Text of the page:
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Marijuana Use Disorder in Children



  • Marijuana use disorder is a pattern of using marijuana that leads to serious personal, family and health problems.
  • Marijuana use disorder can be treated. For any treatment to be successful, your child must want to stop using marijuana. Your child’s healthcare provider may prescribe a medicine that will help your child get through withdrawal symptoms.
  • People and resources in your community that can help include healthcare providers, therapists, support groups, mental health centers, and alcohol or substance use disorder treatment programs.


What is marijuana use and dependence?

Marijuana is made from a plant called cannabis. It may be smoked or eaten. Hashish is a different form of marijuana that is made by boiling down the plant until it is like tar. Spice, or K2, is an incense made from herbs that are sprayed with a chemical called THC, which is the same chemical found in marijuana. Spice can be smoked or put into a drink.

It is illegal for children to use marijuana in all states unless it is prescribed by a healthcare provider. In some states, a healthcare provider can prescribe marijuana to treat epilepsy or other disorders.

Marijuana use disorder is pattern of using marijuana that leads to serious personal, family, and health problems. Marijuana use disorder is when your child keeps taking the drug even though it causes a problem such as:

  • Showing up late or missing work or school and not caring about things that used to matter to your child
  • Breaking rules or breaking the law
  • Not keeping promises, arguing, or even getting violent with other people
  • Doing things that are dangerous such as driving while under the influence

If your child continues to use drugs, your child can become dependent. When dependent, your child:

  • Needs to use more marijuana, or use it more often to get the same effects
  • Loses control, which means your child keeps using drugs though knowing that it is harmful to self or others, or your child can't stop using drugs while trying to quit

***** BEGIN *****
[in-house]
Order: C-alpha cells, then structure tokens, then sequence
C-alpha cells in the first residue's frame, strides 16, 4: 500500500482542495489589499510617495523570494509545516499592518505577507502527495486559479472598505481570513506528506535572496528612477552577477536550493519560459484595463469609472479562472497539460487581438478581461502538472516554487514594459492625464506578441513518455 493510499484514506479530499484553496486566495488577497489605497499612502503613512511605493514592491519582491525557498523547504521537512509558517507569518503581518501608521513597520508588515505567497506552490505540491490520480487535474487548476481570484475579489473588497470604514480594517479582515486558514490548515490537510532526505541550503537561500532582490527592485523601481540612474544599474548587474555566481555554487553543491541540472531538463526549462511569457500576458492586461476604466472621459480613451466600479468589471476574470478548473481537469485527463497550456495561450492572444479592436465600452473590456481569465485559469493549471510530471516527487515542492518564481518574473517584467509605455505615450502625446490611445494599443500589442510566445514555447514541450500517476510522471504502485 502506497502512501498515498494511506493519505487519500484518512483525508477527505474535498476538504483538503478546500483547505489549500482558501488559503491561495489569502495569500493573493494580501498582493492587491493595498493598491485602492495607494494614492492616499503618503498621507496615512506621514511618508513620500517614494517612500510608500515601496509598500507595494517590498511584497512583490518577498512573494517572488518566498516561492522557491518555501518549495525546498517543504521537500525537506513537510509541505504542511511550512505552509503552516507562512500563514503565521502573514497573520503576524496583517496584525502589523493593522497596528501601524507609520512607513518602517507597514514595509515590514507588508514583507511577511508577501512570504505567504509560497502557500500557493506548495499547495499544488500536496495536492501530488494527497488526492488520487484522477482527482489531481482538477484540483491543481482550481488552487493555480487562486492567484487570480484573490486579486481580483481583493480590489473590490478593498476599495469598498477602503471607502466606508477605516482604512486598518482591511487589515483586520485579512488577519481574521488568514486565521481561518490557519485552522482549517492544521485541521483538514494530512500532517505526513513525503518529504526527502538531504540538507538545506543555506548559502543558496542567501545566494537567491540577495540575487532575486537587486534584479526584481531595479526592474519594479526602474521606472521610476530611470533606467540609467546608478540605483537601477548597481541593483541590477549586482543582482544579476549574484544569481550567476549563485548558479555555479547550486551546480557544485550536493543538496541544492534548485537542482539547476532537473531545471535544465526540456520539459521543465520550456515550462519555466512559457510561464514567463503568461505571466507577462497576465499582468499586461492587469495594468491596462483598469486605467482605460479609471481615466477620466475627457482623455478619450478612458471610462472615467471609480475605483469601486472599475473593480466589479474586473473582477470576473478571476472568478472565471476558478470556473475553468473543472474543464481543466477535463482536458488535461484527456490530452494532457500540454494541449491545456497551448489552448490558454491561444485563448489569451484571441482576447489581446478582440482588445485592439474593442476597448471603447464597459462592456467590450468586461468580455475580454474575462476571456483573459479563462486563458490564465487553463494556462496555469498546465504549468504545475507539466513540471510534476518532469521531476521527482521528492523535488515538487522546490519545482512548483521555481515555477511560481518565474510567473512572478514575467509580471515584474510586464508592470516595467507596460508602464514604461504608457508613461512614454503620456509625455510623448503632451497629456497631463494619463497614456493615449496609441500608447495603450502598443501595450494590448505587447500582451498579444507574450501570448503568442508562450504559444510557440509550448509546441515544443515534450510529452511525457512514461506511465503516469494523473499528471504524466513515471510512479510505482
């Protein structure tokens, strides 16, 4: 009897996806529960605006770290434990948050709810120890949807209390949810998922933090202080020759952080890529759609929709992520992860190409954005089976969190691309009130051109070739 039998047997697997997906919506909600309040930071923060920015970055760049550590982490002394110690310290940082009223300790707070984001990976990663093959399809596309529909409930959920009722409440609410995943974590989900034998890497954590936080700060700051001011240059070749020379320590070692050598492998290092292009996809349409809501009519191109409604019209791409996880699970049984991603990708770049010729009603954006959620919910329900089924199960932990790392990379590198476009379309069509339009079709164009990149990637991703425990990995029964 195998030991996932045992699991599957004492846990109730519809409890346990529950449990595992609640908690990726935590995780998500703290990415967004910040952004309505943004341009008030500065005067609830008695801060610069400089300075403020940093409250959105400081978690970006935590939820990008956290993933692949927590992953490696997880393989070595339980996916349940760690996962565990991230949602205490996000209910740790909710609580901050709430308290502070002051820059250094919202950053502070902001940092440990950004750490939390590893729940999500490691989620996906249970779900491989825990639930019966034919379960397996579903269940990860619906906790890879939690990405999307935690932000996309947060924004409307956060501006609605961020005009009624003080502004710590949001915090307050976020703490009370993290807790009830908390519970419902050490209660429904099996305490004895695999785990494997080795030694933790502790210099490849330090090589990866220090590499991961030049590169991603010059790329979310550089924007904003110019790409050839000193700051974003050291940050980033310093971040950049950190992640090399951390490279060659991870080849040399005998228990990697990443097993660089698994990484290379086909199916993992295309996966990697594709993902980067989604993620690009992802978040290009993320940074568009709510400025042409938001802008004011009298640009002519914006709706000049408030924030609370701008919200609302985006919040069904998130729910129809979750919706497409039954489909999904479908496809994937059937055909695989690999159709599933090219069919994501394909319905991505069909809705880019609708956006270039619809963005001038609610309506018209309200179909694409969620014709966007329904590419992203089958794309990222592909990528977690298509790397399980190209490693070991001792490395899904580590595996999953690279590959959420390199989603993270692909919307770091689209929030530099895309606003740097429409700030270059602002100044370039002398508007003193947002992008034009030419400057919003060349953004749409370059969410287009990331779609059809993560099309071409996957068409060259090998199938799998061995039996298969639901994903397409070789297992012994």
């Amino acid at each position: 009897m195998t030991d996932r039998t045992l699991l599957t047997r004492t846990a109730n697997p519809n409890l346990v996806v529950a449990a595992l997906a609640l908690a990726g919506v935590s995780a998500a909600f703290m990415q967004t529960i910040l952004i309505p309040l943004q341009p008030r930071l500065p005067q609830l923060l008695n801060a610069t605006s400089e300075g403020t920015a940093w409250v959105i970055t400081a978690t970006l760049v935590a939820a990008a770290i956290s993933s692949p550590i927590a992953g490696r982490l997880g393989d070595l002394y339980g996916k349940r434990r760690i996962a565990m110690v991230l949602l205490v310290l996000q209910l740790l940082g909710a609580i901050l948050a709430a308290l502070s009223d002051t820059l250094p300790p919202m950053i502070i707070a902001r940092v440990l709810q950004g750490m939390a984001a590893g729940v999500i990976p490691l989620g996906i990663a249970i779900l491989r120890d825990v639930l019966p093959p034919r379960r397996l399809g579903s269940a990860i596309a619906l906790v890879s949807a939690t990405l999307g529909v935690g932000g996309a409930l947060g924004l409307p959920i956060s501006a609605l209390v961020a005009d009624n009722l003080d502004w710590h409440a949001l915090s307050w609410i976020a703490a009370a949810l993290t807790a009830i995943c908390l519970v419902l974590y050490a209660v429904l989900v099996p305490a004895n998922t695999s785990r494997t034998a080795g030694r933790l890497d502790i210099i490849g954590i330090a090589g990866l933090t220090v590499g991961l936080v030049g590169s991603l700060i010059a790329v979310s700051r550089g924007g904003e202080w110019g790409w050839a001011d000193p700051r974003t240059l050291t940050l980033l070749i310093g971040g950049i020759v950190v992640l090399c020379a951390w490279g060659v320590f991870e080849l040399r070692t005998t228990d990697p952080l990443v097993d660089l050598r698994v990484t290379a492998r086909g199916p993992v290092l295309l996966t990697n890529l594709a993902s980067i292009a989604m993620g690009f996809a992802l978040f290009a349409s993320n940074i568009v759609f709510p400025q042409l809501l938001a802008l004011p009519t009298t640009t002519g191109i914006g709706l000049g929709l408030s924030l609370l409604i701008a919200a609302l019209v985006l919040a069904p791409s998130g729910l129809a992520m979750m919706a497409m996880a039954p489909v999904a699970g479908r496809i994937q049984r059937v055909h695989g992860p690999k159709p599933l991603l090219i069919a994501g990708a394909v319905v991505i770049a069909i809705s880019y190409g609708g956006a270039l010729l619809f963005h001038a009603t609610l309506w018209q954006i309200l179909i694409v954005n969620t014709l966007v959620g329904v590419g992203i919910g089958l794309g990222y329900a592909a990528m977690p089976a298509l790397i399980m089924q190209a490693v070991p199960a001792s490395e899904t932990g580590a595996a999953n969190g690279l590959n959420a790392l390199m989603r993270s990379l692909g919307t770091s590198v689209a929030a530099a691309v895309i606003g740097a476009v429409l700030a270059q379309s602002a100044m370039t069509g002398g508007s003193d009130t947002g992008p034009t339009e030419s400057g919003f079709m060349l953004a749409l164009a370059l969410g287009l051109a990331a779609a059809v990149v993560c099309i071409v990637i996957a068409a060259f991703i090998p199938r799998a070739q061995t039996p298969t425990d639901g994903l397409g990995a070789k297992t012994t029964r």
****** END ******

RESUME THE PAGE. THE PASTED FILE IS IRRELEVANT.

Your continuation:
• Craves drugs so much that your child spends a lot of time and energy getting drugs, using drugs, and getting over the effects
  • Has withdrawal symptoms when your child stops using marijuana

Your child may be abusing prescription marijuana if your child:

  • Takes it for reasons other than why it was prescribed
  • Takes more than the prescribed dose
  • Continues to use it when it is no longer needed

Dependence is also called addiction. Not everyone who uses prescription or illegal marijuana will become addicted. However, it is the most commonly abused drug in the US.

What is the cause?

Marijuana changes the way your child's body and brain work. When your child uses a lot of marijuana, the brain starts to get used to it and may need it to feel normal. As a result, your child thinks about marijuana all the time, doesn’t feel good unless using marijuana, and may act differently when using it. When your child stops using marijuana suddenly, the brain gets over-excited, which causes the symptoms of withdrawal.

Your child has a higher risk of becoming dependent on drugs if your child:

  • Has a family history of drug or alcohol use disorders
  • Has used alcohol or drugs in the past
  • Is easily frustrated, has trouble dealing with stress, or feels as if he or she isn’t good enough
  • Is regularly around people who use alcohol, or drugs
  • Has a mental health problem
  • Has constant pain

What are the symptoms?

The symptoms of marijuana use or dependence depend on how much and how often your child uses the drug. The symptoms can be mild to severe such as:

  • Having belly pain, nausea, vomiting, or increased appetite
  • Having trouble thinking, learning, or remembering
  • Seeing, hearing, or feeling something that is not there
  • Thinking that others are out to get your child when they are not

Your child may also have symptoms of new or worse health problems caused by marijuana use such as heart or lung problems.

The symptoms of marijuana withdrawal can be mild to severe. Your child may have some of these symptoms when stopping marijuana use:

  • Feeling nervous and restless
  • Losing appetite